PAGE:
But the last/first dynamic isn’t just a tool to guilt us into seeing our privilege. There’s a degree to which we are all ‘the last’, in some ways, as well.
Another story that I heard from Ghana was of an American woman visiting a small, isolated village. The women of this village had to walk long distances every day to a well where they would retrieve their family’s water for the day and carry it home in large pots on their heads. They had to do this every day, no matter how hot it was, or how tired they were, or whatever else. If they didn’t, their families wouldn’t survive.
The American woman expressed her amazement at this work, and even her pity on them for having to perform it. She explained to them that in her home, the water was right inside. That she could turn it on or off as she needed, and that there was always more than enough. To her surprise, the women of the village expressed their pity for her - about how sad such an existence must be. The American woman was confused about how running water and indoor plumbing might elicit pity from these poor women of the village. They said, “We make the walk each day together. We tell each other stories. We give each other advice. If you don’t have to go to the well each day, when do you do that? When do you tell your stories?”
What had seemed to the American woman as a pitiful existence, was seen by the Ghanaian women as the riches of their community - as something to be valued.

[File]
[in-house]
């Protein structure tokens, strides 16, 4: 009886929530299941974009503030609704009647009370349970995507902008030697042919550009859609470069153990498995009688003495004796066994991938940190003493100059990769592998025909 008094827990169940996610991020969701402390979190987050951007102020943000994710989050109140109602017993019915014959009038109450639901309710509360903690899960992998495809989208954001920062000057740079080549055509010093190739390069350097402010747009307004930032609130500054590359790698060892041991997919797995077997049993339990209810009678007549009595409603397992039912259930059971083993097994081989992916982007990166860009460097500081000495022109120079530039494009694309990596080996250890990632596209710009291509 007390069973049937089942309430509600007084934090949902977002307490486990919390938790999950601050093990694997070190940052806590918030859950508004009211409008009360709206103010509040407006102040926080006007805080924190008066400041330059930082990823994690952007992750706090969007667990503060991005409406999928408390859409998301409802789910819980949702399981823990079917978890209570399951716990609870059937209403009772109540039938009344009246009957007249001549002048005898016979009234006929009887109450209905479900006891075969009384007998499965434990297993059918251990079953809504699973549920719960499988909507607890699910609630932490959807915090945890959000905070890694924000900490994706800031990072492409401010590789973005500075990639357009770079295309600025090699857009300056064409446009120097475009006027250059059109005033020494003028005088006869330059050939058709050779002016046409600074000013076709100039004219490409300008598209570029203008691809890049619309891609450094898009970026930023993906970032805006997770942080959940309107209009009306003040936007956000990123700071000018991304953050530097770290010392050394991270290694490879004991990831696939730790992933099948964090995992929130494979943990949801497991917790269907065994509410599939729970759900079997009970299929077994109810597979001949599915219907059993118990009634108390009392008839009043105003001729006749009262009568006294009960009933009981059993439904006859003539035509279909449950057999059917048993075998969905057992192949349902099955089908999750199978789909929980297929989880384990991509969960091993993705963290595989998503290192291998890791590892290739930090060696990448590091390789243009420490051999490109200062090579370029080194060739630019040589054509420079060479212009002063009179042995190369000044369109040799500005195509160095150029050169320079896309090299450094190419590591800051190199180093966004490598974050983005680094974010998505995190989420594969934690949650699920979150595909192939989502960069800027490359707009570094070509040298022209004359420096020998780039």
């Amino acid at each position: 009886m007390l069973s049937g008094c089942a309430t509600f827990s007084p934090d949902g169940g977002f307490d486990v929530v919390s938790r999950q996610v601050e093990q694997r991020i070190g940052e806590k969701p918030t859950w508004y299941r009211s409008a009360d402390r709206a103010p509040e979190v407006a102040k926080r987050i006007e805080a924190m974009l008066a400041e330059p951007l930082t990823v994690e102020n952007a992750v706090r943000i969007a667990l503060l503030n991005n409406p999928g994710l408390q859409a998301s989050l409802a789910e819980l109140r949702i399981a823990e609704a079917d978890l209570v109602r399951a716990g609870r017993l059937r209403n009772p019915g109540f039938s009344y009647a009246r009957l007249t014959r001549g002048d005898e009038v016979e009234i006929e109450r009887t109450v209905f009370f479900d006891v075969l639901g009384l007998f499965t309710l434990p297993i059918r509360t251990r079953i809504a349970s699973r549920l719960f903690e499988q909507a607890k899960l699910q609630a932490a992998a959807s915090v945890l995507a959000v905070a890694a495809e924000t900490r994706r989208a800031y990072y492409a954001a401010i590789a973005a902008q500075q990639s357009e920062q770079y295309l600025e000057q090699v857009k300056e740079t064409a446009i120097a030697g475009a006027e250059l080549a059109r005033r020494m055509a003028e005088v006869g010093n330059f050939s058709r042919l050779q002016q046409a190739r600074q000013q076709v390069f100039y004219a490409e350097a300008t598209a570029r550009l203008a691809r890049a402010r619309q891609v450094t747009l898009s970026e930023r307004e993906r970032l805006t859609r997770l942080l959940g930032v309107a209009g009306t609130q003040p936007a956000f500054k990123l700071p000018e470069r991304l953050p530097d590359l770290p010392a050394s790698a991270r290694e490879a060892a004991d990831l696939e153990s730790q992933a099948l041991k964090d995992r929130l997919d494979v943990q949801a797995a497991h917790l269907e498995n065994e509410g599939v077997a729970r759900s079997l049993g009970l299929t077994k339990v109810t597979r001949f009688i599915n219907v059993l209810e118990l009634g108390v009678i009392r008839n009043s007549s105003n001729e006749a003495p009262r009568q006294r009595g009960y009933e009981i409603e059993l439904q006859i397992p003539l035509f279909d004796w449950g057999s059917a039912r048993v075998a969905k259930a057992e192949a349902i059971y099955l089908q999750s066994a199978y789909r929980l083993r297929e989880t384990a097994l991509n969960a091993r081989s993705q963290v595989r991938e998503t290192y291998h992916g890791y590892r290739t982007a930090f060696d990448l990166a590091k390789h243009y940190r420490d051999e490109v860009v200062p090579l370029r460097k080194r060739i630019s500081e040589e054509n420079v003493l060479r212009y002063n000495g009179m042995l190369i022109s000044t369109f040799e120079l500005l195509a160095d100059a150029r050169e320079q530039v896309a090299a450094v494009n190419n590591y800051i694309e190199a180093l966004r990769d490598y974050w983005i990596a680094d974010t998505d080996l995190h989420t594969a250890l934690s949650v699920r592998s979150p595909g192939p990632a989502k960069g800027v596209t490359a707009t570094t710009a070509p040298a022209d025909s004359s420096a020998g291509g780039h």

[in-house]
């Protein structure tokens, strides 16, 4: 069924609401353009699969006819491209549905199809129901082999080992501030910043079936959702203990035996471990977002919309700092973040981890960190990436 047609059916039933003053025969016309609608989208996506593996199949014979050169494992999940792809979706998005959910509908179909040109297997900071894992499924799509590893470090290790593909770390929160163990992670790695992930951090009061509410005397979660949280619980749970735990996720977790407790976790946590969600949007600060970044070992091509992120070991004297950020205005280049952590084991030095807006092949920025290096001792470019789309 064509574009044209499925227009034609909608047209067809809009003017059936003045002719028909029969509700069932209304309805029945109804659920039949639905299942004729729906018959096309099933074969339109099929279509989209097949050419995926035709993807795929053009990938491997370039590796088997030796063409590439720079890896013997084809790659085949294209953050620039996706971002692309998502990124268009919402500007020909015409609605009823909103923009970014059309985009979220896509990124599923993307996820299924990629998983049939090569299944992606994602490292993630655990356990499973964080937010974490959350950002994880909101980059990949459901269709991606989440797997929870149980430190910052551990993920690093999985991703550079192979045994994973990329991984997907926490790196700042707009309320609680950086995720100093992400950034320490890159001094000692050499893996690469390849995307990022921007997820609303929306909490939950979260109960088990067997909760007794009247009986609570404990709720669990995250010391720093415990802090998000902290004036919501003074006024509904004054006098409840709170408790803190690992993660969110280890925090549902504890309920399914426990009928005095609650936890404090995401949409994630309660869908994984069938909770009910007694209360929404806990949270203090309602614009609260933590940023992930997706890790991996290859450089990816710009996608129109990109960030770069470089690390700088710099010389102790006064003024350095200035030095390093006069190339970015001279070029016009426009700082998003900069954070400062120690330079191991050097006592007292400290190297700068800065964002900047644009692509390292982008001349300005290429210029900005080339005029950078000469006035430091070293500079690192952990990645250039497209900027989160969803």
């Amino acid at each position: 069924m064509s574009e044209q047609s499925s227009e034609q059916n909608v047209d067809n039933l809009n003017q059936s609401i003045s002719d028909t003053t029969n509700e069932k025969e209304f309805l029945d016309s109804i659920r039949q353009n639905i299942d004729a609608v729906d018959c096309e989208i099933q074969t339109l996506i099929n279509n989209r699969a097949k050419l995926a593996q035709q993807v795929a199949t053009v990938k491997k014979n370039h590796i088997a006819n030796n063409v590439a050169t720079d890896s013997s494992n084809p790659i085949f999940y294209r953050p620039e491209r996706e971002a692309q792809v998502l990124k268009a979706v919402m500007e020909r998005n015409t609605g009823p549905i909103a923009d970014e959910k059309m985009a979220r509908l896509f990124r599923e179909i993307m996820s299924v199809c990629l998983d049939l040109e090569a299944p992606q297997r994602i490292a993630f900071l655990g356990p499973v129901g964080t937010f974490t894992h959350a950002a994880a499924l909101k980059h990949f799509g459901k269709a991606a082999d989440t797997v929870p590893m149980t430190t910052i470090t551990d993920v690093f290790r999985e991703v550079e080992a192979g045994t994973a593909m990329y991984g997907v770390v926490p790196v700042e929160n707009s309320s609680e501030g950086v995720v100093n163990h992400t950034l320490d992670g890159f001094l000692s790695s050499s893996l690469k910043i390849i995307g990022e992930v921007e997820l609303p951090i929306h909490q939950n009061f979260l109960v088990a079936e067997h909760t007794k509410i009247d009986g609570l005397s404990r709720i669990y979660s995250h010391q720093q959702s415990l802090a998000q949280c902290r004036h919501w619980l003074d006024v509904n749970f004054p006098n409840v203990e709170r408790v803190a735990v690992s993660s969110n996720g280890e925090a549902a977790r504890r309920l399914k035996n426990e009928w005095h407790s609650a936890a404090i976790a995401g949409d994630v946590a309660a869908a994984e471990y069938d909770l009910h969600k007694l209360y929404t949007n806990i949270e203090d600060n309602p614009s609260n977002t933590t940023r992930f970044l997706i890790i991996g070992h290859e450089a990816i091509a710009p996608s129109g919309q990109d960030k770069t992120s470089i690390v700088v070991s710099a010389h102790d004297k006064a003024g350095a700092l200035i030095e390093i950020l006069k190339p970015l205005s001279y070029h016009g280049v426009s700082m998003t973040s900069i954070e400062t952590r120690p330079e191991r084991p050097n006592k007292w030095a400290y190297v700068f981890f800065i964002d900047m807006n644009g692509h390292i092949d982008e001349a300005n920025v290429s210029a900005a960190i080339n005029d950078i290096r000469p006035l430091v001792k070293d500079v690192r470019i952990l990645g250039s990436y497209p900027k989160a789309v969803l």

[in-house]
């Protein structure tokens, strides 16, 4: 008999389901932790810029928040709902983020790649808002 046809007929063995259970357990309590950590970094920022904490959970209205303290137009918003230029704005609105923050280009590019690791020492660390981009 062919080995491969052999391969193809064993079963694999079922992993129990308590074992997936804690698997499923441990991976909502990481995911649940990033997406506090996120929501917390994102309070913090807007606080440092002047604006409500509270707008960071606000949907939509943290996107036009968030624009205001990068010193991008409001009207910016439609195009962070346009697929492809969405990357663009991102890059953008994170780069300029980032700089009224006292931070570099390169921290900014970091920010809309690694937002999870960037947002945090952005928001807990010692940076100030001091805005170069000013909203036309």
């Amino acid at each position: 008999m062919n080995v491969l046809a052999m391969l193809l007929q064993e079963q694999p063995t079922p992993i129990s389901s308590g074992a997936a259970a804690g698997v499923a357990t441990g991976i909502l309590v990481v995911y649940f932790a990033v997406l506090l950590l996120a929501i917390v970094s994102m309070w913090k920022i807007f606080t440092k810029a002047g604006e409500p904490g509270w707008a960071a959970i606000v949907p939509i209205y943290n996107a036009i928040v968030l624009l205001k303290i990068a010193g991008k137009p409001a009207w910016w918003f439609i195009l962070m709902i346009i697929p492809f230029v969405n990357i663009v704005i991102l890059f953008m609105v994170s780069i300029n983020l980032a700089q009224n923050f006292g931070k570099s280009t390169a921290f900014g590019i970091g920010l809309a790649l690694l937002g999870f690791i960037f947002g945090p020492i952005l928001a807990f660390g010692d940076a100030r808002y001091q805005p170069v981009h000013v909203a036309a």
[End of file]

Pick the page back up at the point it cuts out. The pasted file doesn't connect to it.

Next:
We all take a turn as the least and the lost and the last. We usually try very hard to hide it, but we all know what it’s like to be on the outside looking in. Whether we’re facing relative financial hardships, or an absence of real community, or fractured relationships, or failing health, or whatever else - we’ve all suffered in our own way and we’ve all felt like we were at the back of the line.
Just like my trip to Ghana helped me to see the world from a wider perspective, our observance of Lent is meant to do that for us as well. As we walk with Jesus into the wildernesses inside us, it opens our eyes not just to ourselves, but to all that we share with the world around us - the pain, the joy, the ways in which we’re the first: the privileged and the powerful; and the ways in which we’re the least, the lost, and the last.
Neither the last/first dynamic, nor the season of Lent are about guilt or depravation, but they are about recognizing that wherever we are - however we feel - Christ is longing to gather us into the comfort and security of God’s embrace, as a mother hen gathers her brood.
In that embrace there are no firsts nor lasts. No one is powerful and no one is lowly - at least no more than anyone else. No one’s existence or comfort or security is at the expense of anyone else’s. There is only love. Enough for everyone and always more.
When faced with Herod’s threat, Jesus could have fought or he could have fled. Instead, he loved.
May our own experiences of wilderness, and the broader perspective it offers, give us that same courage. Amen.